(Knestch,J.1992) undertook two direct tests of the reversibility of indifference curves.The first used an experimental method, initially demonstrated by (MacCrimmon and Toda,1969), the first test empirically derives individual indifference curves between a single good, pens and money.The second uses a simpler incentive compatible experimental design to test reversibility between two Consumption Goods.
In order to show the concept of reference dependence, let us summarise the result of Knestch’s second experiment- where he endowed some subjects randomly with a mug, while others received a pen.Both groups were allowed to switch their good for the other at a minimal transaction cost, by merely handing it to the experimenter.
“If preferences are independent of random endownments, the fractions of subjects swapping their pen for a mug should add to roughly one.In fact 22% of subjects traded. The fact that so few chose to trade implies an exaggerated preference for the good in their endownment, or a distaste for losing what they have.” (Camerer, C.F, 2006, page 15.)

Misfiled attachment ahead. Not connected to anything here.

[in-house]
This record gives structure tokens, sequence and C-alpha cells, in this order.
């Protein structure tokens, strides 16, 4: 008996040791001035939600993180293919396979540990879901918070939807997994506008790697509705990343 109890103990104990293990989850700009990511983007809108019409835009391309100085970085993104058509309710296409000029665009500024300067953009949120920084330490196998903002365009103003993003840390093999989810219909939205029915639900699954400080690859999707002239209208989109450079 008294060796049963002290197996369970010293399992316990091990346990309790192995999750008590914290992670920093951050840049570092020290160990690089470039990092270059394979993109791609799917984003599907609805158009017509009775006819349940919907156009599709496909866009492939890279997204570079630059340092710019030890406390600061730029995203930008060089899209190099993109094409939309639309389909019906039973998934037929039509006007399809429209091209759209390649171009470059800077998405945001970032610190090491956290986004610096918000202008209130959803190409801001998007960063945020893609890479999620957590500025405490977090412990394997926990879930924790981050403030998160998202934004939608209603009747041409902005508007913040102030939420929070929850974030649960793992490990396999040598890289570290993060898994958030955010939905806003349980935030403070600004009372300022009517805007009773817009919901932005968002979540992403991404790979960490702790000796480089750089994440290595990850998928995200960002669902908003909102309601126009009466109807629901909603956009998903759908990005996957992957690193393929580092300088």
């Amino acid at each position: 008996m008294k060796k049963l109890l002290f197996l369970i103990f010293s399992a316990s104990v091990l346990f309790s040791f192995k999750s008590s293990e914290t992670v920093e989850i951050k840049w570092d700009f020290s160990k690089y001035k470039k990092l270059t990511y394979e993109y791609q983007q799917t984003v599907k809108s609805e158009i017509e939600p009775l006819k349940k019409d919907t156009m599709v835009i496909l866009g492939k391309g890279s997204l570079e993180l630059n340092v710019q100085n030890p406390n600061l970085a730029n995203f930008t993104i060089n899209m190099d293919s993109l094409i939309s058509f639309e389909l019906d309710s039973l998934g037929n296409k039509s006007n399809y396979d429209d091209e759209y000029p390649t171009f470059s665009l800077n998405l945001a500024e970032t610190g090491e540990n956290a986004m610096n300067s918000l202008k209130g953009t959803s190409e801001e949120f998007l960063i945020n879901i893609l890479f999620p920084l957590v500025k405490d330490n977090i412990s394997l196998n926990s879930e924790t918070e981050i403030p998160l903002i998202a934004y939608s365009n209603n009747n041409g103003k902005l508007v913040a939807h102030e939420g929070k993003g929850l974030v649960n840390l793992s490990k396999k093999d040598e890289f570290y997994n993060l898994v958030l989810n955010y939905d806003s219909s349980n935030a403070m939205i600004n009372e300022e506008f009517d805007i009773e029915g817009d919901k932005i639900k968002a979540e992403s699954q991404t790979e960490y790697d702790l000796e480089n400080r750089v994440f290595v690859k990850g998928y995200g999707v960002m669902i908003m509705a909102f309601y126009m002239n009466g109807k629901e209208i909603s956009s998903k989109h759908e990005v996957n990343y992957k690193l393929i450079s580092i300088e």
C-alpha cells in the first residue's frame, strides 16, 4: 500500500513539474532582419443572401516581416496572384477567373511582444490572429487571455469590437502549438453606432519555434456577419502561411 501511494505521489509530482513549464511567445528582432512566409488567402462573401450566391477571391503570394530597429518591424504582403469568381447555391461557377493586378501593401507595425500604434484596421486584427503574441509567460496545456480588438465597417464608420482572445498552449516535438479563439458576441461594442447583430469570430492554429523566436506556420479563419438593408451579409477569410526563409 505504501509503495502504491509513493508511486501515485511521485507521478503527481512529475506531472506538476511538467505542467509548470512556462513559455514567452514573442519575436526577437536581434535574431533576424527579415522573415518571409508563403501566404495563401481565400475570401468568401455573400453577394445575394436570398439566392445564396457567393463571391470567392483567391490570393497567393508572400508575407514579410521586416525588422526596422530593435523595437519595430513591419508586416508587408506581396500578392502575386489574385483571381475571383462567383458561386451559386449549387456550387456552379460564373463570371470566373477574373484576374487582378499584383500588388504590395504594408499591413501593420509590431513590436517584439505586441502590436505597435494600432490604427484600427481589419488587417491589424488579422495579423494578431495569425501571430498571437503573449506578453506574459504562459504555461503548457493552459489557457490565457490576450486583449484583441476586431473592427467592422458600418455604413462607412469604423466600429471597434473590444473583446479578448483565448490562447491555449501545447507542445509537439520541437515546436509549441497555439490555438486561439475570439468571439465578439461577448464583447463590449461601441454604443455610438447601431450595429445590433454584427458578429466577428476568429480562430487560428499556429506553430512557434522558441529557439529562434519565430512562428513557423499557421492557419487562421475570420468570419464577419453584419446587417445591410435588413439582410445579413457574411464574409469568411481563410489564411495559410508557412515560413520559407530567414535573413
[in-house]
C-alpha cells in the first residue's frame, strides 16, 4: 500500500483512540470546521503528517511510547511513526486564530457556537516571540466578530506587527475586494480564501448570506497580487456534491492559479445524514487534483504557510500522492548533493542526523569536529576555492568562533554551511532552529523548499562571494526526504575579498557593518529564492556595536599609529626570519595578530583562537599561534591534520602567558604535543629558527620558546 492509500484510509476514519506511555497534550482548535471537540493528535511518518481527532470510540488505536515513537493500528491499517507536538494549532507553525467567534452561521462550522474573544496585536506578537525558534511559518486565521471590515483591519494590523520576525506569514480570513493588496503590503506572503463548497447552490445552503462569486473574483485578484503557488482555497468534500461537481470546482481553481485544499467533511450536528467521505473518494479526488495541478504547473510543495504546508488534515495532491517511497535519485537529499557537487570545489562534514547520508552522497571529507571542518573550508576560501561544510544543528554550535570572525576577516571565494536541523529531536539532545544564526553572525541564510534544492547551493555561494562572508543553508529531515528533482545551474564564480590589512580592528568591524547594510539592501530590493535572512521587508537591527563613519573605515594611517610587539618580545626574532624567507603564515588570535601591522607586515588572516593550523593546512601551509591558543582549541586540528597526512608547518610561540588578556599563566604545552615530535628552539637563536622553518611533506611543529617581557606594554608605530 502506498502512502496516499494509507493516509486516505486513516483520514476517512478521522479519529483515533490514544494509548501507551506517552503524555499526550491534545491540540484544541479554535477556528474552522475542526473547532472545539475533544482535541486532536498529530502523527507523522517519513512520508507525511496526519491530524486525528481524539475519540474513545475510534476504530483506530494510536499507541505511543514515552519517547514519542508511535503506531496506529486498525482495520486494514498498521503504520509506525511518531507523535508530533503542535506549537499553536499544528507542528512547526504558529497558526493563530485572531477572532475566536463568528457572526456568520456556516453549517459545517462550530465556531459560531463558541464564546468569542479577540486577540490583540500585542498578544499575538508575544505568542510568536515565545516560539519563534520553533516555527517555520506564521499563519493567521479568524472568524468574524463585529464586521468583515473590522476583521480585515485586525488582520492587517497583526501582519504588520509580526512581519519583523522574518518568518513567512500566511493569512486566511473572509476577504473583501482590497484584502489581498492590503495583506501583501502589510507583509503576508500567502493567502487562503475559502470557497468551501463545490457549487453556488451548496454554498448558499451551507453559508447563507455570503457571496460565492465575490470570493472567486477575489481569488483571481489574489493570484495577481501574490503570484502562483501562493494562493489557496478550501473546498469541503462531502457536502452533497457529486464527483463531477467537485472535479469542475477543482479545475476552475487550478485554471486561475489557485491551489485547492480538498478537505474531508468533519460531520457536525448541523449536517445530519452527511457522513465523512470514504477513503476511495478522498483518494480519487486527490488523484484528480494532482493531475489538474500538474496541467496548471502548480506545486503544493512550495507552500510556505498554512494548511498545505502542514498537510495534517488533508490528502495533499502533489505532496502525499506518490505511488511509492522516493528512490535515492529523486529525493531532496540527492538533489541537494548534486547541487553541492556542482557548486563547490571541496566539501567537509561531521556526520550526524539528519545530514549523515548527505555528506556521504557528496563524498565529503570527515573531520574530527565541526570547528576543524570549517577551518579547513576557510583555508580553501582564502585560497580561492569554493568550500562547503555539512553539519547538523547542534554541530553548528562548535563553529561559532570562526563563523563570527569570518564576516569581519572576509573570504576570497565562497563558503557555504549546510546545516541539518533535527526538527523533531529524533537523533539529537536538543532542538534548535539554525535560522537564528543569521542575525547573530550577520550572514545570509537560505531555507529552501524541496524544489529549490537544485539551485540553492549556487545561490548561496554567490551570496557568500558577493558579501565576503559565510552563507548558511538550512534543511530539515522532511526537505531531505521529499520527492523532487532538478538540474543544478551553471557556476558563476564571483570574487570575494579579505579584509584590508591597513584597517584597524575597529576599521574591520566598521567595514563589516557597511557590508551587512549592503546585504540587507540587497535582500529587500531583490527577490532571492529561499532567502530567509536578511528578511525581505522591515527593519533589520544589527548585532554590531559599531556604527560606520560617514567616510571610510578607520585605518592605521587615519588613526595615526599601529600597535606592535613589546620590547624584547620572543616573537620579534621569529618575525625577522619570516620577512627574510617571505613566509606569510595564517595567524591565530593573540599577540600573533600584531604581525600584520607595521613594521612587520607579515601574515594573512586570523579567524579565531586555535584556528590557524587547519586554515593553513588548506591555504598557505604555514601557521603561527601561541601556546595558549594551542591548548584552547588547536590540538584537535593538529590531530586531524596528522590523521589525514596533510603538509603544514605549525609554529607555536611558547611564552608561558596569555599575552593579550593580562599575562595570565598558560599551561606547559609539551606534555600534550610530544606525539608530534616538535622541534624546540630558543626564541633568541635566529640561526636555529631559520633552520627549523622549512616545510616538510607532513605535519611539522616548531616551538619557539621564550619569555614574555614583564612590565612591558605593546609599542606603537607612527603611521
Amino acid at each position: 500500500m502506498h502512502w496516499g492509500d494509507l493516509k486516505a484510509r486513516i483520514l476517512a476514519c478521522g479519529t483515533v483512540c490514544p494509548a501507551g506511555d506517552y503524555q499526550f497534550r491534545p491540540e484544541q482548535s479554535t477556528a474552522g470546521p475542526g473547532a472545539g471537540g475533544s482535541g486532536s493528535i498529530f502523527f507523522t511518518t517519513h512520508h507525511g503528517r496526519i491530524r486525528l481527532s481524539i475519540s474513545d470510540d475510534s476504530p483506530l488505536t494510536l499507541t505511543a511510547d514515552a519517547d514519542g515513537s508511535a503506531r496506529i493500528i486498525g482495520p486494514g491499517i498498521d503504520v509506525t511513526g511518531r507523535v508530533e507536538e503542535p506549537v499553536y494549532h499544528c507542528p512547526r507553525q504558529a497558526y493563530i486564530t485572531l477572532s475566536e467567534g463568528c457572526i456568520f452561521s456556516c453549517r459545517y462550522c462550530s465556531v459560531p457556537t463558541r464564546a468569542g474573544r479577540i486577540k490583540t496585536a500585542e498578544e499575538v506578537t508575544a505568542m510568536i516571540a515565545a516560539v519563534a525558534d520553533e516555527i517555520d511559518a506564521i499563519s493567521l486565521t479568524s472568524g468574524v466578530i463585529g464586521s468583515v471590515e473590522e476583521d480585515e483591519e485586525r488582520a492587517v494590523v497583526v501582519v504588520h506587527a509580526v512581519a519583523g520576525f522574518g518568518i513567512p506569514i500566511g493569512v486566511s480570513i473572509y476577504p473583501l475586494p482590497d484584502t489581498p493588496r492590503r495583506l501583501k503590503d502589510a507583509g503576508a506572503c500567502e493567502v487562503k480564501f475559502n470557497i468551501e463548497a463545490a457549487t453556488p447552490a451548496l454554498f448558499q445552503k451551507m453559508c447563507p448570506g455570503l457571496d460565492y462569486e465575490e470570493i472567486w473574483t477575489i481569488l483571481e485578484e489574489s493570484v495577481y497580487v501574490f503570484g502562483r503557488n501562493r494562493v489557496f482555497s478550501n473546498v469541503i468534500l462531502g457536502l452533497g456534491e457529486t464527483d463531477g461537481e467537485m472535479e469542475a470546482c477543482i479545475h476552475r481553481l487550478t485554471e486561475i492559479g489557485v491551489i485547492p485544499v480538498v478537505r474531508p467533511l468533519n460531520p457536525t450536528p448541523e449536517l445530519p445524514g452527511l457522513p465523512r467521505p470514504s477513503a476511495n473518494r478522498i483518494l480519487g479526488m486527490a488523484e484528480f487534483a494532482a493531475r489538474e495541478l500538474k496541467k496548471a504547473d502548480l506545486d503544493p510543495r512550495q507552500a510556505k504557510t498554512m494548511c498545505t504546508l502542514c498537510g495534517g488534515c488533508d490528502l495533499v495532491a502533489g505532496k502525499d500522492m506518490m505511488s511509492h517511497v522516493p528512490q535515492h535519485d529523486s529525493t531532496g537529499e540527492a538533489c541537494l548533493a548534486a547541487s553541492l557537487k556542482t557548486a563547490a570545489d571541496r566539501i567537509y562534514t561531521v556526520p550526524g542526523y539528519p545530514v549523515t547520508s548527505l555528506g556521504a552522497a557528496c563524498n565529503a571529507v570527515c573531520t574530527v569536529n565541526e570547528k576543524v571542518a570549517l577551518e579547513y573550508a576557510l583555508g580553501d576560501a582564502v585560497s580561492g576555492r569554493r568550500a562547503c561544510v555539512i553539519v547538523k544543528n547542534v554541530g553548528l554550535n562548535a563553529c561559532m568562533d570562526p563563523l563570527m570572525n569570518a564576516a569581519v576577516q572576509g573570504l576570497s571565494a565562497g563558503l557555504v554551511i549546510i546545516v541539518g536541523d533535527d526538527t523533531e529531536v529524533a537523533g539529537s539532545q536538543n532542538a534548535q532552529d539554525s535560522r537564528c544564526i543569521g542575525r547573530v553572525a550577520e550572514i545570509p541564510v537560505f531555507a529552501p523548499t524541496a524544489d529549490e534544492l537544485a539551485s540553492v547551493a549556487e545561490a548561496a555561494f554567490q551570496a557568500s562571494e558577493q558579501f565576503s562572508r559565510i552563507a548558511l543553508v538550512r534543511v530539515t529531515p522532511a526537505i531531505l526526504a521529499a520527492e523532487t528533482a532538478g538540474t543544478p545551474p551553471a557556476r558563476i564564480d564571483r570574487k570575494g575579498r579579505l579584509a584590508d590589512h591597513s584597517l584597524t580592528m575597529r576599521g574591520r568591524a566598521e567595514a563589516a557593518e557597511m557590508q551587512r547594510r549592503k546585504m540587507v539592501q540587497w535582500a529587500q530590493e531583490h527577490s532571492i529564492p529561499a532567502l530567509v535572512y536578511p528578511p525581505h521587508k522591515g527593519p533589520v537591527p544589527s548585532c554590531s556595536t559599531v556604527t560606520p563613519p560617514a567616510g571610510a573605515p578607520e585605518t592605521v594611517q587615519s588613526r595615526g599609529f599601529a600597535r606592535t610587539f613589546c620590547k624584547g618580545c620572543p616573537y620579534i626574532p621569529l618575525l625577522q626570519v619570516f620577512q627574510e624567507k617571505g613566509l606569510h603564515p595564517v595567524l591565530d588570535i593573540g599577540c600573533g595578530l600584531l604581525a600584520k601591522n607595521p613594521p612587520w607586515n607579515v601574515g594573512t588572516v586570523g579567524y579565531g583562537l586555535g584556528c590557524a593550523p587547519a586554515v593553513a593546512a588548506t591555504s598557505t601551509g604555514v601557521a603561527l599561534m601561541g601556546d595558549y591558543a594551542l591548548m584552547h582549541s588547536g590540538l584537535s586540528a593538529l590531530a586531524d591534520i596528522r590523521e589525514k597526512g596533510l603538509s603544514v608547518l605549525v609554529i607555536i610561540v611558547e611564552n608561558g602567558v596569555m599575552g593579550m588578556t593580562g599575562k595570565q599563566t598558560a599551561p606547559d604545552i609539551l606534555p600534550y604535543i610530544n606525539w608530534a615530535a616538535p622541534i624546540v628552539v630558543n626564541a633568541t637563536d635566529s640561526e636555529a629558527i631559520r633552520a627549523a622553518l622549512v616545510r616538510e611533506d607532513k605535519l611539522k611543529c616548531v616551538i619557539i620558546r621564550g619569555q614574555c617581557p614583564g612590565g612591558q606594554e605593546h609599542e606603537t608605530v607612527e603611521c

“While the identification and measurement of how we feel about changes is an active area of research, one core aspect of our reference-based preferences is known to be crucial:
Loss aversion. The sensation of loss relative to the status quo and other reference points looms very large relative to gains. This has been identifed and emphasized in a great deal of experimental work. It is seen in the evaluation of losses and gains in money, and hence attitudes towards financial risk. And it is seen in the evaluation of loss and gains of consumer items, as revealed in the “endowment effect” – the fact that people who have randomly been given virtually any object will instantly value the object more than those who have not been endowed with the object.” (Rabin,M. 2002)